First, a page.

Poyo differentiates between the development of nationalist sentiment among liberal elites and popular groups and reveals how these distinct strains influenced the thought and conduct of Martí and the successful Cuban revolution of the 1890s.
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"With All, and for the Good of All"
The Emergence of Popular Nationalism in the Cuban Communities of the United States, 1848â"1898
By Gerald E. Poyo
Duke University PressCopyright © 1989 Duke University Press
All rights reserved.
Origins of Cuban Émigré Nationalism
The growth in commerce between Cuba and the United States and the increase in political dissatisfaction on the island combined during the nineteenth century to produce small but flourishing Cuban communities in the Gulf and Atlantic coastal cities of the United States. Although numerically insignificant in the context of United States immigration history, the Cuban centers exerted substantial influence on Cuba's political development and on relations between North America and Spain throughout the century.
Originally settling in New York, Philadelphia, and New Orleans, Cubans arrived as early as the 1820s. By 1830 Cuban exports to the United States already exceeded the island's exports to Spain, and by the late 1850s almost fifty percent of Cuba's exports went north. This commercial relationship not only prompted North Americans to establish economic interests in Cuba, but encouraged Cubans to seek opportunities in the United States, where many founded commercial houses in New Orleans and New York. Also, breaking with tradition, Cubans increasingly sent their children to the United States to be educated, although Europe was still preferred by most of the Creole elite.
Prior to the 1860s Cuban immigrants to the United States were primarily white professionals, merchants, landowners, and students. Relatively few in number (probably less than 1,000), they did not form communities, but maintained loose-knit political and social institutions through which they expressed their cohesion. After the United States Civil War, however, Cubans arrived in larger numbers than before. Some left the island for political reasons, but most sought employment in a flourishing tobacco industry in Florida and New York, where integrated immigrant communities formed.
From the very beginning Cuban émigrés engaged in separatist politics, and many went into exile specifically for that purpose. Efforts by Cubans to gain their freedom from Spain began during the Spanish American wars of independence. Throughout 1810–1830 Cuban separatists conspired to lead the island along the path blazed by Latin American liberators Simón Bolívar and José de San Martín. During 1824 and 1825 the first Cuban separatist newspaper published in the United States, El Habanero, called on the island's inhabitants to organize, revolt, and establish an independent nation. Edited by an exiled priest, Felix Varela, the newspaper became a symbol of Cuban separatism, but forces of continuity on the island ensured Spanish dominance. In the midst of a sugar boom and a prosperous slave trade, Cuban and Spanish planters and merchants had no desire to break with the metropolis. Added to this was the widespread and long-standing fear that rebellion might easily lead to a repetition of the tumultuous social revolution that had devastated Santo Domingo.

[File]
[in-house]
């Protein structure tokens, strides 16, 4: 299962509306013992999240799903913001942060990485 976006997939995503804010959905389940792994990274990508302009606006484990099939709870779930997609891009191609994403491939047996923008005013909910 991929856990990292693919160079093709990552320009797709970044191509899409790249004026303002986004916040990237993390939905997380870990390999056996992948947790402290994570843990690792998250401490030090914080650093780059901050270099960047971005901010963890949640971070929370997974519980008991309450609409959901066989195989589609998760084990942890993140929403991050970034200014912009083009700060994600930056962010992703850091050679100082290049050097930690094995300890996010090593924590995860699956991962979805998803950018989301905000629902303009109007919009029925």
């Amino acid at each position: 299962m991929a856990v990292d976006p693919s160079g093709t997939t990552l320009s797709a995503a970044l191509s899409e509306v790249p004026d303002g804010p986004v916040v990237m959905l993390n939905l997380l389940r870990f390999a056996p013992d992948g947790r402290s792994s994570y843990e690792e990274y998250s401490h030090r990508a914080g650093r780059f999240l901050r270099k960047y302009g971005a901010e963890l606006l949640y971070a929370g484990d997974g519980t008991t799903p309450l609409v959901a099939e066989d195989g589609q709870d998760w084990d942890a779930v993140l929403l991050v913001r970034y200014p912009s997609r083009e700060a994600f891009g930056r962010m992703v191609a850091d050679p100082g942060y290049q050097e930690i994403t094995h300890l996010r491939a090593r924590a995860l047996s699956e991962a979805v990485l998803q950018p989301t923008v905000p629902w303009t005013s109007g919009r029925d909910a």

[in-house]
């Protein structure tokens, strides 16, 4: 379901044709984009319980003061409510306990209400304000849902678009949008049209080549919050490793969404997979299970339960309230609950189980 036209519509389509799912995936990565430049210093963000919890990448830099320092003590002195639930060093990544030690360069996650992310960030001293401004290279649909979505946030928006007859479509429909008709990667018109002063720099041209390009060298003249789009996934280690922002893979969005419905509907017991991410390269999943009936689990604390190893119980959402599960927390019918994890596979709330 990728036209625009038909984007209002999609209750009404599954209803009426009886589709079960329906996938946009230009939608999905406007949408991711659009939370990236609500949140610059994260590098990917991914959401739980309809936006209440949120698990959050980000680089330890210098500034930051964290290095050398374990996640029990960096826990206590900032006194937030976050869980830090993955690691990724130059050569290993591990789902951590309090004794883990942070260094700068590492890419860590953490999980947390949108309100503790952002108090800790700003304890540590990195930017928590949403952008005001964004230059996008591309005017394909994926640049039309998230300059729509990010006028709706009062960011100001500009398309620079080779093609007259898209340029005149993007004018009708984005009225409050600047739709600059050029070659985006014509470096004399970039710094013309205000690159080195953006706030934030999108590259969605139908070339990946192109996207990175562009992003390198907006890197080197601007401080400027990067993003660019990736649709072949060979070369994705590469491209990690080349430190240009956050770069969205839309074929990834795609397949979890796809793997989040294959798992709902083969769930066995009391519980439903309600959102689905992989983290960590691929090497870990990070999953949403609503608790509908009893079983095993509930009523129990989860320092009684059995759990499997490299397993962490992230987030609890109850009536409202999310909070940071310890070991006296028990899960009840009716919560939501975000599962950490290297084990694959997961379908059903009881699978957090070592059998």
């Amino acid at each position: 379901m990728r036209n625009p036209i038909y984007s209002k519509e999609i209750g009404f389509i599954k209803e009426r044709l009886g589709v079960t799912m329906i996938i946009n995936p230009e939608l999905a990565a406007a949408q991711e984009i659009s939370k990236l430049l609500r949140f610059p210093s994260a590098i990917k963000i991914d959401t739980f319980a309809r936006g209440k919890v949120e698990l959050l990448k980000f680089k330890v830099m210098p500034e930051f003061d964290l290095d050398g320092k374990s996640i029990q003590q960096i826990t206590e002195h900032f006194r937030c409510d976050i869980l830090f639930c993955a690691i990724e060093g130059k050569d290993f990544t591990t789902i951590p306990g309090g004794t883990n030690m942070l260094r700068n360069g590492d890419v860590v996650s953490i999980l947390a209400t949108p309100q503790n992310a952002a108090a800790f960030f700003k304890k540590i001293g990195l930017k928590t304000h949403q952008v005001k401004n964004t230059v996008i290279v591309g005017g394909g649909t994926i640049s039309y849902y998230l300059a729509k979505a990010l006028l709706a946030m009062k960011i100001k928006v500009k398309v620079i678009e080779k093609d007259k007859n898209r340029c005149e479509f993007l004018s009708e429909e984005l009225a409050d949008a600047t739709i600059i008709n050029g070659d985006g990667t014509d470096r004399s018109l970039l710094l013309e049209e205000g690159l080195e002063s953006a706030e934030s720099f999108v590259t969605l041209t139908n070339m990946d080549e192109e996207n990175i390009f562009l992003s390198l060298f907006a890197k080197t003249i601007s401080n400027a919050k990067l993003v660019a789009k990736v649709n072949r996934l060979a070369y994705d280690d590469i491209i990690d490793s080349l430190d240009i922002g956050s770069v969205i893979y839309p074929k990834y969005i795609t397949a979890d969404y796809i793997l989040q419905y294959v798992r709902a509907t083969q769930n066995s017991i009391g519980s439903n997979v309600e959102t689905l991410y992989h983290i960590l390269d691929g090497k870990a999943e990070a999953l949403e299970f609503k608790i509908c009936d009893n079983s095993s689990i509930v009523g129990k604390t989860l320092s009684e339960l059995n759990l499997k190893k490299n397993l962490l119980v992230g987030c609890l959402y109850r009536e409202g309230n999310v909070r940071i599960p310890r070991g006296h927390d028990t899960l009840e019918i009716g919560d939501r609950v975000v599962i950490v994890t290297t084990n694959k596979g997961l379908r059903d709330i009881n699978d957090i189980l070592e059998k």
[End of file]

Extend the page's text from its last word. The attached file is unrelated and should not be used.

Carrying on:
The Spanish position in Cuba was further secured by United States and other international resistance to change in the island's political status. Strategically and commercially crucial in the Caribbean, Cuba represented an important prize for many nations, but it could not be obtained without considerable international repercussions. The United States preferred a continuation of Spanish control to British or French rule, or, what would be even worse, an independent and unpredictable republic. The British and French likewise did not want Cuba to fall into the hands of the United States. Accordingly, in the mid-1820s when Colombia and Mexico flirted with the idea of supporting Cuban exiles in Vera Cruz who were interested in invading the island, United States Secretary of State Henry Clay warned against foreign involvement in Cuban affairs. Like other United States officials before him, Clay believed that Cuba would one day fall into North American hands. Until that time, Spain's position should be ensured. The British also opposed the Mexican-Colombian invasion plan, fearing it would disturb international relations sufficiently to pose a threat to their own possessions in the Caribbean. For all concerned, then, Spain's continued rule was the most convenient situation and, as a consequence, after Spain's final withdrawal from Latin America, Cuba and Puerto Rico remained under her domain. For the rest of the century, until 1898, Cuban separatists struggled against Spanish rule without the active and material support of any organized government.
Efforts by some Cubans to achieve independence during the 1820s reflected a growing sense of national consciousness among the island's inhabitants, which most Cubans sought to express only in cultural terms. During the first three decades of the nineteenth century, a new generation of Cubans evolved a cultural nationalism, expressed in literary fashion, that strengthened their sense of separateness from the mother country. Enlightenment ideals and the appearance of cultural and economic societies and colleges all contributed to producing a Creole elite with a distinct sense of cubanidad. In addition to a Hispano-Cuban cultural tradition, Creole nationalism included a liberal vision characterized by elite political representation, capitalist development, and commercial freedom. At the same time, Creole nationalism was deeply racist and highly exclusive, and did not easily accommodate the island's mixed racial character. Indeed, Creoles feared black influence so much that, as we will see, they used their political clout to try to halt the slave trade and encourage Spanish immigration to the island.